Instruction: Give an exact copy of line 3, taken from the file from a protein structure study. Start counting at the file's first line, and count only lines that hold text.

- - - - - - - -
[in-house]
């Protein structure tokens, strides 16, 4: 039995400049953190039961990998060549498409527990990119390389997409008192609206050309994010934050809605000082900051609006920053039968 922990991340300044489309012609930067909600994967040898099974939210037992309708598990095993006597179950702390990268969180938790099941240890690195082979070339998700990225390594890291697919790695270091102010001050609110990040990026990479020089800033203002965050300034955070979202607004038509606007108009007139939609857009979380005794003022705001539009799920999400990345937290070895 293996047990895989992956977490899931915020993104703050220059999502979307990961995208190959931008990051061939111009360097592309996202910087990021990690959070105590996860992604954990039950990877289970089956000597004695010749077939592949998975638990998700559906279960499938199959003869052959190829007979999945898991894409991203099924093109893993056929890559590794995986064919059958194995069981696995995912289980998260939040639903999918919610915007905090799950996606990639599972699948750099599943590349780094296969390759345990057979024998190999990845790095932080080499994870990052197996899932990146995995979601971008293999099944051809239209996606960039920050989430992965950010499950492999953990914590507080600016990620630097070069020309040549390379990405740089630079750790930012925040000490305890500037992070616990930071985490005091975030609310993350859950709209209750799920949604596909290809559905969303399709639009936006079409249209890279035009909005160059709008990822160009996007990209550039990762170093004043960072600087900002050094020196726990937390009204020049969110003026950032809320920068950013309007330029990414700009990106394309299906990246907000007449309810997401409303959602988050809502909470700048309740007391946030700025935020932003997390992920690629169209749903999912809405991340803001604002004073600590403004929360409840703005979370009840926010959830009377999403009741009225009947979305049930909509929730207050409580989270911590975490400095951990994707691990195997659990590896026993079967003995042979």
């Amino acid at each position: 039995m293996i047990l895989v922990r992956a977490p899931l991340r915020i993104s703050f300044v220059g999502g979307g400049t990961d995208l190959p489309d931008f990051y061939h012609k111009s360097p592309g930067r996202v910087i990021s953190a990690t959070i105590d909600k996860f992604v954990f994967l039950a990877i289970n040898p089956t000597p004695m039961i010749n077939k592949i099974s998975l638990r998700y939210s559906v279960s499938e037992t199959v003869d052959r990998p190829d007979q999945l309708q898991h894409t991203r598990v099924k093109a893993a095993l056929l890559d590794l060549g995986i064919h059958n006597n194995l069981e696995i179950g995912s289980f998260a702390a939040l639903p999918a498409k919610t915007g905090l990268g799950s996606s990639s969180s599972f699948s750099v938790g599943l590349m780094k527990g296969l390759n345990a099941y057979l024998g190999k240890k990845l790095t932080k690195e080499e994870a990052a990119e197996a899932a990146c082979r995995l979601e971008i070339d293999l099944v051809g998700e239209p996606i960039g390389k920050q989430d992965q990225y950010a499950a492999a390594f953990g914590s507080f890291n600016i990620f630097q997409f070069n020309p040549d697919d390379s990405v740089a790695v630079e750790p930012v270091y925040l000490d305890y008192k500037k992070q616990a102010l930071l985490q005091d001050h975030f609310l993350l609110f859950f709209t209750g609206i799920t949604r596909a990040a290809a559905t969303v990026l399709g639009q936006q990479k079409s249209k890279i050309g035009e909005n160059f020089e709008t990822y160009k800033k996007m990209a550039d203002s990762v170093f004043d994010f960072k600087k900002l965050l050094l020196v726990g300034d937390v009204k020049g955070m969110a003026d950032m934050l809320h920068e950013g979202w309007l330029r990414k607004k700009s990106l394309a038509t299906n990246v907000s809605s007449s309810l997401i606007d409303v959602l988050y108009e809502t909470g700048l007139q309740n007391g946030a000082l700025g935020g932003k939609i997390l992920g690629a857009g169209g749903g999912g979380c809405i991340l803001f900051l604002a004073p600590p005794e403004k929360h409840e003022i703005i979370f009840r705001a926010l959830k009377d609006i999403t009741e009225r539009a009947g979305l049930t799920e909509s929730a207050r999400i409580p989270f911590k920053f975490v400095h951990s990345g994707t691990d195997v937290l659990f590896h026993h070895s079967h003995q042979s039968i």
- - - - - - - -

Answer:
């Amino acid at each position: 039995m293996i047990l895989v922990r992956a977490p899931l991340r915020i993104s703050f300044v220059g999502g979307g400049t990961d995208l190959p489309d931008f990051y061939h012609k111009s360097p592309g930067r996202v910087i990021s953190a990690t959070i105590d909600k996860f992604v954990f994967l039950a990877i289970n040898p089956t000597p004695m039961i010749n077939k592949i099974s998975l638990r998700y939210s559906v279960s499938e037992t199959v003869d052959r990998p190829d007979q999945l309708q898991h894409t991203r598990v099924k093109a893993a095993l056929l890559d590794l060549g995986i064919h059958n006597n194995l069981e696995i179950g995912s289980f998260a702390a939040l639903p999918a498409k919610t915007g905090l990268g799950s996606s990639s969180s599972f699948s750099v938790g599943l590349m780094k527990g296969l390759n345990a099941y057979l024998g190999k240890k990845l790095t932080k690195e080499e994870a990052a990119e197996a899932a990146c082979r995995l979601e971008i070339d293999l099944v051809g998700e239209p996606i960039g390389k920050q989430d992965q990225y950010a499950a492999a390594f953990g914590s507080f890291n600016i990620f630097q997409f070069n020309p040549d697919d390379s990405v740089a790695v630079e750790p930012v270091y925040l000490d305890y008192k500037k992070q616990a102010l930071l985490q005091d001050h975030f609310l993350l609110f859950f709209t209750g609206i799920t949604r596909a990040a290809a559905t969303v990026l399709g639009q936006q990479k079409s249209k890279i050309g035009e909005n160059f020089e709008t990822y160009k800033k996007m990209a550039d203002s990762v170093f004043d994010f960072k600087k900002l965050l050094l020196v726990g300034d937390v009204k020049g955070m969110a003026d950032m934050l809320h920068e950013g979202w309007l330029r990414k607004k700009s990106l394309a038509t299906n990246v907000s809605s007449s309810l997401i606007d409303v959602l988050y108009e809502t909470g700048l007139q309740n007391g946030a000082l700025g935020g932003k939609i997390l992920g690629a857009g169209g749903g999912g979380c809405i991340l803001f900051l604002a004073p600590p005794e403004k929360h409840e003022i703005i979370f009840r705001a926010l959830k009377d609006i999403t009741e009225r539009a009947g979305l049930t799920e909509s929730a207050r999400i409580p989270f911590k920053f975490v400095h951990s990345g994707t691990d195997v937290l659990f590896h026993h070895s079967h003995q042979s039968i």